Keeping Kids Healthy In West Virginia


Date: Oct. 2, 2009

As a father and a grandfather, the health of our kids here in West Virginia is very important to me. That is why I am very proud to recognize Child Health Day, which is the first Monday in October. Let us take this opportunity to learn about protecting and advocating for children's health, as well as reflect on how your government is working for your families and helping to keep your kids healthy.

This year, Congress took additional steps to not only keep the health of children insured, but also worked to get uninsured kids, who are eligible for Medicaid or the Children's Health Insurance Program (CHIP), enrolled in these programs. The reauthorization of the CHIP program, which I supported earlier this year, will not only continue to provide health insurance coverage to our nation's children, but it has also provided $40 million in grants for states to identity eligible children. This money helps parents to understand the programs available to their children and to help them get started in the process, so kids get the healthcare they need.

Today, two out of every three uninsured children in the U.S. are eligible for health care coverage, but remain uninsured. I am proud to have helped pass the SCHIP reauthorization legislation because it provides health care coverage to the children in West Virginia and across the nation who need it most. As part of these recent grant announcements West Virginia Alliance for Sustainable Families (WVASF), along with West Virginia Healthy Kids and Families Coalition and the Partners in Health Network, were awarded $330,700 to help enroll eligible children throughout West Virginia.

The State Children's Health Insurance Program (SCHIP) is jointly financed by the Federal and State governments and is administered by the States. While working within Federal guidelines, each State determines the design of its program, eligibility groups, benefit packages, and payment levels for coverage. In West Virginia, kids who are 18 or younger and United States citizens that currently do not have health insurance and have not been insured in the past six months are eligible for coverage. Also applicants for WVCHIP cannot be eligible for Medicaid, and must live with families that meet the WVCHIP guidelines. For more information on WVCHIP please visit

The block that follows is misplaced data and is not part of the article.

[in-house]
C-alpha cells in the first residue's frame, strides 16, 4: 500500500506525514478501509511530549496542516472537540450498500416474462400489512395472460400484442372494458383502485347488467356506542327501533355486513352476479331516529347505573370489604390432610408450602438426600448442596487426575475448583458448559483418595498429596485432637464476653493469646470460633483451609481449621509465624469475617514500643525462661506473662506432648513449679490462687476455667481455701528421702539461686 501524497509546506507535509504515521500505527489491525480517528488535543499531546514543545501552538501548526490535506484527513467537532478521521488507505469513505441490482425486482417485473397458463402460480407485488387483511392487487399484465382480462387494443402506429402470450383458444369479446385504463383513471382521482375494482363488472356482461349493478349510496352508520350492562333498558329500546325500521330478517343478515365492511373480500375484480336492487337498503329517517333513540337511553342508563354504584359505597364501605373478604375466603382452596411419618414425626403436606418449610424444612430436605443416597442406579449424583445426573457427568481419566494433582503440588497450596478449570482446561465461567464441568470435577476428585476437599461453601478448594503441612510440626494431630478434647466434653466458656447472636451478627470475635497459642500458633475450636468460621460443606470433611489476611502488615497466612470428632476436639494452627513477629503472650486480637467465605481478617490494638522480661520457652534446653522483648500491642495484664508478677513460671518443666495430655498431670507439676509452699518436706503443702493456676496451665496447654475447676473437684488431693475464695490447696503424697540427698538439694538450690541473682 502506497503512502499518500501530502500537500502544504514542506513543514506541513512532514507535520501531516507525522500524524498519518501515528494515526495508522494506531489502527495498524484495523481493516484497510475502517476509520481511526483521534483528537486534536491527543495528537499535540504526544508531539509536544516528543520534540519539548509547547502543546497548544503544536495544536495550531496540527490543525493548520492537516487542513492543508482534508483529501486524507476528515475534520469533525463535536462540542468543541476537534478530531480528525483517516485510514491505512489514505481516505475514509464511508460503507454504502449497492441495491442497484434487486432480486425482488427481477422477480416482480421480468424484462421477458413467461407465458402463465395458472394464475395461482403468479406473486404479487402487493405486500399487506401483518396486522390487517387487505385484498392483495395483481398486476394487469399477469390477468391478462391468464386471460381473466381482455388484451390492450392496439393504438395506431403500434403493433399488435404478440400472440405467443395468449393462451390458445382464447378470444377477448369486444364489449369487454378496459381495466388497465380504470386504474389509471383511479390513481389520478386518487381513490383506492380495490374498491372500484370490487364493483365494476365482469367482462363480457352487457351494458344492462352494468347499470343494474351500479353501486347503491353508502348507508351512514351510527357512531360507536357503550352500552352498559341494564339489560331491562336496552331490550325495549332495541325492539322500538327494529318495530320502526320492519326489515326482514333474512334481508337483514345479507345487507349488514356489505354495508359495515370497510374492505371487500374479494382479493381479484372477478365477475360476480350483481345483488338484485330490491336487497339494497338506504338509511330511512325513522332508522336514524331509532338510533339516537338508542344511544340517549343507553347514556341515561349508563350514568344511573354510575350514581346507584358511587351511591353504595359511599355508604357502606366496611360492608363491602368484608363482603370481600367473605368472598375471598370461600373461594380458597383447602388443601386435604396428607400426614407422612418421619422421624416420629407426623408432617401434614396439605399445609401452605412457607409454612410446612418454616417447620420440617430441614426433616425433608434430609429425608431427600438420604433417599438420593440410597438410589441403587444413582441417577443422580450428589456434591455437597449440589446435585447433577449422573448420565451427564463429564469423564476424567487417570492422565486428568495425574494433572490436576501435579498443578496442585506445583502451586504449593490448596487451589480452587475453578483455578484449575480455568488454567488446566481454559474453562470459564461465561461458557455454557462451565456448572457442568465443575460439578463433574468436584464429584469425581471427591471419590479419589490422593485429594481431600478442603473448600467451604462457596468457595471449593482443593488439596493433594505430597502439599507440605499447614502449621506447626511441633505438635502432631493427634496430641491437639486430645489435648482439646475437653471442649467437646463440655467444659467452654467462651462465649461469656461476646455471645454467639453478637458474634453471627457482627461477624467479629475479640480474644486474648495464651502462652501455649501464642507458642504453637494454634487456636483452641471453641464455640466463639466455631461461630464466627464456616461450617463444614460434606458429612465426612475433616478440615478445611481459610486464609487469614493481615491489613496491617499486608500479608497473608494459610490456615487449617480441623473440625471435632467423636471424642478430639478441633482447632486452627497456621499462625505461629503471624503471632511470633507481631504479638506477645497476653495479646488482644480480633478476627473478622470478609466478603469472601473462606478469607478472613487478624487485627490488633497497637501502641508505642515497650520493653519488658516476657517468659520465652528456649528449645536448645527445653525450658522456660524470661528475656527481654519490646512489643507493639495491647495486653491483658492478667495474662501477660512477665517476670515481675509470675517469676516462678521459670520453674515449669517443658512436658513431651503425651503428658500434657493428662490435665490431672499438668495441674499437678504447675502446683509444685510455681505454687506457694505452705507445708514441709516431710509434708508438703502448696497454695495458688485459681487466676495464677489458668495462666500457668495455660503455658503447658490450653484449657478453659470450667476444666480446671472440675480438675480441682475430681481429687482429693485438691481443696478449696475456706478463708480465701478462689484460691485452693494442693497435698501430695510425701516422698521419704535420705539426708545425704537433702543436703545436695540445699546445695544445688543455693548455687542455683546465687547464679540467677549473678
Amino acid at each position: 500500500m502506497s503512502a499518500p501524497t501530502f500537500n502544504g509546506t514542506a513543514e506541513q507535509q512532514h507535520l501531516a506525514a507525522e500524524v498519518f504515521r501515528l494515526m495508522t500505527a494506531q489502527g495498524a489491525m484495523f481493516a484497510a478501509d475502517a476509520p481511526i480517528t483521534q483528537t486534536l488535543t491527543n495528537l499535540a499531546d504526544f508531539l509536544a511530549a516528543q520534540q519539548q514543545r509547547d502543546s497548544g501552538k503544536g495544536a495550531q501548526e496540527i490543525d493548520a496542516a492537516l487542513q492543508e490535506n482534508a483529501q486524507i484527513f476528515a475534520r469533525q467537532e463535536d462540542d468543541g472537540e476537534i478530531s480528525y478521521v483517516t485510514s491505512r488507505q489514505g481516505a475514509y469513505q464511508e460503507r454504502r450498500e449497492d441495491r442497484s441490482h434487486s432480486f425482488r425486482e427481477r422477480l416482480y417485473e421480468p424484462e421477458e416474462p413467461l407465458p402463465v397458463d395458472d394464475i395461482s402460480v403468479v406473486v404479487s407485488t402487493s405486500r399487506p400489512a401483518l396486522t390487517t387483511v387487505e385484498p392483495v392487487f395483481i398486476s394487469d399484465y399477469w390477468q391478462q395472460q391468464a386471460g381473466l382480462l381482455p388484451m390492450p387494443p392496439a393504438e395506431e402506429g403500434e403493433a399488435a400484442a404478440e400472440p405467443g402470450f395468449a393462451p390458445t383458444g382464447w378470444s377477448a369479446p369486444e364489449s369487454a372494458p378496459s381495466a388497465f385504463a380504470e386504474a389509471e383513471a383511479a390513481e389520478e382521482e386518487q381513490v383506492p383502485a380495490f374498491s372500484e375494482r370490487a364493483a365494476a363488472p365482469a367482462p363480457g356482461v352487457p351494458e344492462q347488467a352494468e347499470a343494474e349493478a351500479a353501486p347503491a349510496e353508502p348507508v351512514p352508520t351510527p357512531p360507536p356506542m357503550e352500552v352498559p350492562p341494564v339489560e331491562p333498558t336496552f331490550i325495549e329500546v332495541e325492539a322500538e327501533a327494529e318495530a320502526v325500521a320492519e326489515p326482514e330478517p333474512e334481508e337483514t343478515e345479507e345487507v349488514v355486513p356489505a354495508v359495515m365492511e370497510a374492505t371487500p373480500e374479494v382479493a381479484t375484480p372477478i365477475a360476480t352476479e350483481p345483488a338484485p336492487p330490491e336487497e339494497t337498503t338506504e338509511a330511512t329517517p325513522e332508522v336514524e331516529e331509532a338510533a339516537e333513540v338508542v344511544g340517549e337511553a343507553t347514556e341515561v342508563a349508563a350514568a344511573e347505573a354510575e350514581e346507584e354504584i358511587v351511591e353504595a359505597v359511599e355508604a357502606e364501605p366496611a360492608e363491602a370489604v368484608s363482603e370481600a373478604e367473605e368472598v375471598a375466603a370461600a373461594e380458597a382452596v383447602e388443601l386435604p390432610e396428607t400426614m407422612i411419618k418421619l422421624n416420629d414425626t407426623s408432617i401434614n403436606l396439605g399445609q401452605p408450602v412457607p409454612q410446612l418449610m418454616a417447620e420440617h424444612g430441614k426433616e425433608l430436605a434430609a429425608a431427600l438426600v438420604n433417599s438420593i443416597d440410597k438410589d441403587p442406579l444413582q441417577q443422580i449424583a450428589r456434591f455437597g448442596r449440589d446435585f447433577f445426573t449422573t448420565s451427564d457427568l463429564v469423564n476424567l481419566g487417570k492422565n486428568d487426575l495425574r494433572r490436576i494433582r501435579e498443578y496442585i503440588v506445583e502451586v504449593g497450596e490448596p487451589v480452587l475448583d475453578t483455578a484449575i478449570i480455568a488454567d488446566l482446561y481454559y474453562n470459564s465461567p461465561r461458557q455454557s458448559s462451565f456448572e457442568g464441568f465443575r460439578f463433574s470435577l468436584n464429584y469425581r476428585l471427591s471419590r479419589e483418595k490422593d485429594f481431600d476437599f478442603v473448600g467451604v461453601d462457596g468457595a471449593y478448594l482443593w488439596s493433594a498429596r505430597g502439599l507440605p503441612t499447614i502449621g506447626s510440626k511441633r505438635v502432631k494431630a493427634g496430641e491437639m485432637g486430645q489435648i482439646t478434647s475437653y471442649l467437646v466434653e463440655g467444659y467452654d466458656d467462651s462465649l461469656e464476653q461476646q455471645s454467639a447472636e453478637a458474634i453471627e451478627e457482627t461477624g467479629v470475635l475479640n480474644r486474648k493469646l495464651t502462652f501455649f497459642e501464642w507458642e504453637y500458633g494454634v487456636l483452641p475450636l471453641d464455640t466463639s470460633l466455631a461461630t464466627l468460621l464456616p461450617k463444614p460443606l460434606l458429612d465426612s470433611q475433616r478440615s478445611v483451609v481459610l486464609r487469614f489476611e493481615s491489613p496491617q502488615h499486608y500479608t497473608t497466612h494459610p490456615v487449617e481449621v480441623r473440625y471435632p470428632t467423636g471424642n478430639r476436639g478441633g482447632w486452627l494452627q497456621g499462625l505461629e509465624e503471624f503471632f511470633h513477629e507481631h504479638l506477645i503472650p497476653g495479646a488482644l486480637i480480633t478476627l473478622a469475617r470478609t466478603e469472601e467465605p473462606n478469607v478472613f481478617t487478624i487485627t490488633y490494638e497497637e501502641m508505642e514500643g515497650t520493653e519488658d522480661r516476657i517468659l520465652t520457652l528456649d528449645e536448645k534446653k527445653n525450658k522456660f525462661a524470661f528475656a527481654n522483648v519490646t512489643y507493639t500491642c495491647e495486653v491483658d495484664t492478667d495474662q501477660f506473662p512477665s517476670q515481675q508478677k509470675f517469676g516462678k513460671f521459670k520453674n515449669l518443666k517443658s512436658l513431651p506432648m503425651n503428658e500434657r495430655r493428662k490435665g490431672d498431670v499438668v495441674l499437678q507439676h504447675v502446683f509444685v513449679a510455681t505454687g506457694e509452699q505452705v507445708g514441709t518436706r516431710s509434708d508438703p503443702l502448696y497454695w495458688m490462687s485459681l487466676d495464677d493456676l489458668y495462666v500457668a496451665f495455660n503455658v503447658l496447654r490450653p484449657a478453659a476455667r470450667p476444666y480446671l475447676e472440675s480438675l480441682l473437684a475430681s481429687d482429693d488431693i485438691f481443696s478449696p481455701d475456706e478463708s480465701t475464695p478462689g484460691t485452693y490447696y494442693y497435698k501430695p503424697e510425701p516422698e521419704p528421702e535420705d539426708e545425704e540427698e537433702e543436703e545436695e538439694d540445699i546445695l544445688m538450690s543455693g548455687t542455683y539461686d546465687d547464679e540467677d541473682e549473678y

I think we can all agree that health insurance should not be treated as a luxury that some families cannot afford. It should be both accessible and affordable for everyone, especially for our children, who by no fault of their own are often unable to receive the care that they need. That is why, as we move forward with the debate surrounding health care reform, I will continue to reinforce my five principles of health care and work towards fixing our broken health care system. My five main healthcare principles are 1) Access for everyone- regardless of age or preexisting conditions 2) If you have insurance and you like it then you keep it 3) Health Insurance must be affordable to everyone 4) Preventative healthcare is key to keeping down costs and saving lives and 5) Healthcare must be portable- so if you lose your job you don't have to lose your insurance or your doctor.

Maintaining our children's health is so vitally important to the future of our country, whether it is preventing disease and obesity or treating illness- we must provide basic healthcare services to all children. It is my sincere commitment that we must take it one step further and ensure that all 45 million uninsured Americans have the same access to affordable, quality healthcare coverage. An important part of getting Americans back to work, is keeping kids and their families healthy, so that they are ready to take on the challenges facing our great Nation.